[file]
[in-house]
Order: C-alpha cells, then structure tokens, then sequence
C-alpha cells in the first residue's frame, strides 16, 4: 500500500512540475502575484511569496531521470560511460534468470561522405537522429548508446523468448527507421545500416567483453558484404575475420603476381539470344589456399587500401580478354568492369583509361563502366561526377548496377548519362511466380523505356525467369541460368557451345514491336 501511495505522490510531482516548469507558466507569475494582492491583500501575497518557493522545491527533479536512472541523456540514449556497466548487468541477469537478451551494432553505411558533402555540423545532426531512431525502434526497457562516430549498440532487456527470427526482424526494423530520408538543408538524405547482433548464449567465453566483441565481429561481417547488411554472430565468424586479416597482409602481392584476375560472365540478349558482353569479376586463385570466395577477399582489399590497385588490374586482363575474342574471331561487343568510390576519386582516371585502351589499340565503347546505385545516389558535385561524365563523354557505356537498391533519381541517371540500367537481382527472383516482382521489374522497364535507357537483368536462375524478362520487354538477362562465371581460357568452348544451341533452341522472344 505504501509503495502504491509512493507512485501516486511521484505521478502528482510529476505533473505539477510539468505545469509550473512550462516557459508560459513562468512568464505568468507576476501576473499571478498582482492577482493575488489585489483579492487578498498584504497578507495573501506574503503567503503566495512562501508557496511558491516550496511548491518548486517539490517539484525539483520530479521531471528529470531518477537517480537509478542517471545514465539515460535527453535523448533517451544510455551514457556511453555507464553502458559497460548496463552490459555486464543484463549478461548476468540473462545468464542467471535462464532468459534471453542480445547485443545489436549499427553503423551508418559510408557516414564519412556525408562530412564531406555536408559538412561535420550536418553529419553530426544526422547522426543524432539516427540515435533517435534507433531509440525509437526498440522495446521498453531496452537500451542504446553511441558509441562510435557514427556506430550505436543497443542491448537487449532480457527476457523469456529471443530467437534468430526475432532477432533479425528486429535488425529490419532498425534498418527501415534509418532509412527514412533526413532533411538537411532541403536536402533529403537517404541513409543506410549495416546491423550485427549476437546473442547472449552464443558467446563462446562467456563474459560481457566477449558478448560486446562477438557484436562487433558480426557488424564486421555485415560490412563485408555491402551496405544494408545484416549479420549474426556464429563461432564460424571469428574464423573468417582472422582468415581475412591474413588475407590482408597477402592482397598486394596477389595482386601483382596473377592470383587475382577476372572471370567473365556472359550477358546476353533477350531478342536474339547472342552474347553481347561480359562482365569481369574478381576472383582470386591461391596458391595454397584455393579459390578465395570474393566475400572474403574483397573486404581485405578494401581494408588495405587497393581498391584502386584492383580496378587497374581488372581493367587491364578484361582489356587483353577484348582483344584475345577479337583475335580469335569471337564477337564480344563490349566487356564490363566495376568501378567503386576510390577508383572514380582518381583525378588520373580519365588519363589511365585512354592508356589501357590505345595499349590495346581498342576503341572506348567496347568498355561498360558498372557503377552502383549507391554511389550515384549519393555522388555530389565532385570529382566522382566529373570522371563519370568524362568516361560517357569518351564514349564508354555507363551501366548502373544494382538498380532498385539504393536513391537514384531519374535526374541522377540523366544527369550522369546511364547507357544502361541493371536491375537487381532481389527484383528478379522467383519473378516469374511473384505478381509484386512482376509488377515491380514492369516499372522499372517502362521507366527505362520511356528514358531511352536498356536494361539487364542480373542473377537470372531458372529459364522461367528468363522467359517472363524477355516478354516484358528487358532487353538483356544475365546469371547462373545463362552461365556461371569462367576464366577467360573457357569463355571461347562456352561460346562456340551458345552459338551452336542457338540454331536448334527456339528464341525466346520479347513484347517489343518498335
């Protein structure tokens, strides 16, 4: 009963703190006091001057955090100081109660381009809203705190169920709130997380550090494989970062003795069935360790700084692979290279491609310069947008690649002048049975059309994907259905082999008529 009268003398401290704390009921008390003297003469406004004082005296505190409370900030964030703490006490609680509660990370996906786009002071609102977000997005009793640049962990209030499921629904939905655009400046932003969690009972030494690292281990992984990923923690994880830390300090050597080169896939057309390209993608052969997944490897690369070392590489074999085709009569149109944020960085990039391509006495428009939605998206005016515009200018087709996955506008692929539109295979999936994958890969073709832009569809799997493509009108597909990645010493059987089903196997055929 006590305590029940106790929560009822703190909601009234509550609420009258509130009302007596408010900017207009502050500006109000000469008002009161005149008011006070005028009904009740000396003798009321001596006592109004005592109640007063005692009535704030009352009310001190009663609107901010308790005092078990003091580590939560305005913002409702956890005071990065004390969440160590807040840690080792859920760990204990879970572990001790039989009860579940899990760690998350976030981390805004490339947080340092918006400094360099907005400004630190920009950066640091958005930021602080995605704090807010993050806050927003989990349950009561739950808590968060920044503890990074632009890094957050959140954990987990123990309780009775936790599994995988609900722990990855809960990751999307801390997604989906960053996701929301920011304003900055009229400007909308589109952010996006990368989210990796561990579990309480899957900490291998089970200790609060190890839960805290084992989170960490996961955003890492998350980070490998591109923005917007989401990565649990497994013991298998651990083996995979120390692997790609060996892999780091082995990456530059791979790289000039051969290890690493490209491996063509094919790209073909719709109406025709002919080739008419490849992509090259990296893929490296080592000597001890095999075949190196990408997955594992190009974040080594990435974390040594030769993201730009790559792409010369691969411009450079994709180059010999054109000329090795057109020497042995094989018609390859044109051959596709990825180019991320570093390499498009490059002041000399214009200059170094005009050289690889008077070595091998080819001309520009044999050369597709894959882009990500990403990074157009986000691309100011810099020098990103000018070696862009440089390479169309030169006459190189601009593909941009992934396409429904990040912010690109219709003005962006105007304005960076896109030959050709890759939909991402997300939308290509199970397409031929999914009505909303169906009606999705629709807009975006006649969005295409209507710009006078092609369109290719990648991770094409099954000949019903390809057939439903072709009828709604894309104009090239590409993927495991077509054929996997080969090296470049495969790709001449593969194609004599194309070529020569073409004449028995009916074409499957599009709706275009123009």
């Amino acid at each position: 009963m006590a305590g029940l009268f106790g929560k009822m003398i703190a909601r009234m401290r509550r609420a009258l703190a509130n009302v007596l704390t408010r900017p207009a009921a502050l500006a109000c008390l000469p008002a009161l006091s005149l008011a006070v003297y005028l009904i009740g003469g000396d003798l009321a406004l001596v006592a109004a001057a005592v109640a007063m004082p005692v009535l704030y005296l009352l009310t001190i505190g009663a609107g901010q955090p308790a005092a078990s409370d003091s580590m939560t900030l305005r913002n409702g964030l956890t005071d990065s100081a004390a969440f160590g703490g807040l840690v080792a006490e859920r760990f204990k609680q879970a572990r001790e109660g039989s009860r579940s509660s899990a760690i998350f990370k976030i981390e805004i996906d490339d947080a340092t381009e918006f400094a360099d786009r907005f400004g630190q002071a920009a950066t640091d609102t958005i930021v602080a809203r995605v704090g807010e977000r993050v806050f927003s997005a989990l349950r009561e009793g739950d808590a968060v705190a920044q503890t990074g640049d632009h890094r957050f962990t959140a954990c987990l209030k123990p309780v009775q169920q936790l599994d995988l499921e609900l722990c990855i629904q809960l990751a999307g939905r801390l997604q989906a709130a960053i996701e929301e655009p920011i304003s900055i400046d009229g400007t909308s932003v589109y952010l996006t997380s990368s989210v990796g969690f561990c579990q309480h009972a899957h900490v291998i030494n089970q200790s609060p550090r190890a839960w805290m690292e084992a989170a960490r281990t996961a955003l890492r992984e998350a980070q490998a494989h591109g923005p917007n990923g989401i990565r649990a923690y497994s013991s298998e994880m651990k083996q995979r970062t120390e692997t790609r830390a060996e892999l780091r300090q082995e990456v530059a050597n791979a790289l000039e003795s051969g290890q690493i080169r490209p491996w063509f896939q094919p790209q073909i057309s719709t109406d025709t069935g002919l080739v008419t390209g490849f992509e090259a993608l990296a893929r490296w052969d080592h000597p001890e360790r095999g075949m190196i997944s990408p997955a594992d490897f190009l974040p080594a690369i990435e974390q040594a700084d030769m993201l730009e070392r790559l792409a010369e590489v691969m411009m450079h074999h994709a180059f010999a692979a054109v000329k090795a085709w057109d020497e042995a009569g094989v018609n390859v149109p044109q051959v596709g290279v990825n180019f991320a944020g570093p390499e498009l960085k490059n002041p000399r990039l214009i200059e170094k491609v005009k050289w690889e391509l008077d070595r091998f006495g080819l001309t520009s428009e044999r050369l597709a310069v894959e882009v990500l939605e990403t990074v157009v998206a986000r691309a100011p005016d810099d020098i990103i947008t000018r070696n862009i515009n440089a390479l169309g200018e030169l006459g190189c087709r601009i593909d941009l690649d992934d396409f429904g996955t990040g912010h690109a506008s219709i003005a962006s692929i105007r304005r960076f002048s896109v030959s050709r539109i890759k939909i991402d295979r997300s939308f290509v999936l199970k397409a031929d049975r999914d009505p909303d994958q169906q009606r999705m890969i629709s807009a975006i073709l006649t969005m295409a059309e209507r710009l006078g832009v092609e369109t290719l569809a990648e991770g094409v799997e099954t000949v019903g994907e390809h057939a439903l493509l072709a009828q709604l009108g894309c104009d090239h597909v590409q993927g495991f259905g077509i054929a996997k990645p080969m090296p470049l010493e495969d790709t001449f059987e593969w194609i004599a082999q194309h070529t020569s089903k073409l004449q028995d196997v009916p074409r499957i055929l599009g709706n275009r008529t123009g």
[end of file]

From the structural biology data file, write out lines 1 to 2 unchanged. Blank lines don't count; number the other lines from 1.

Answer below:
[in-house]
Order: C-alpha cells, then structure tokens, then sequence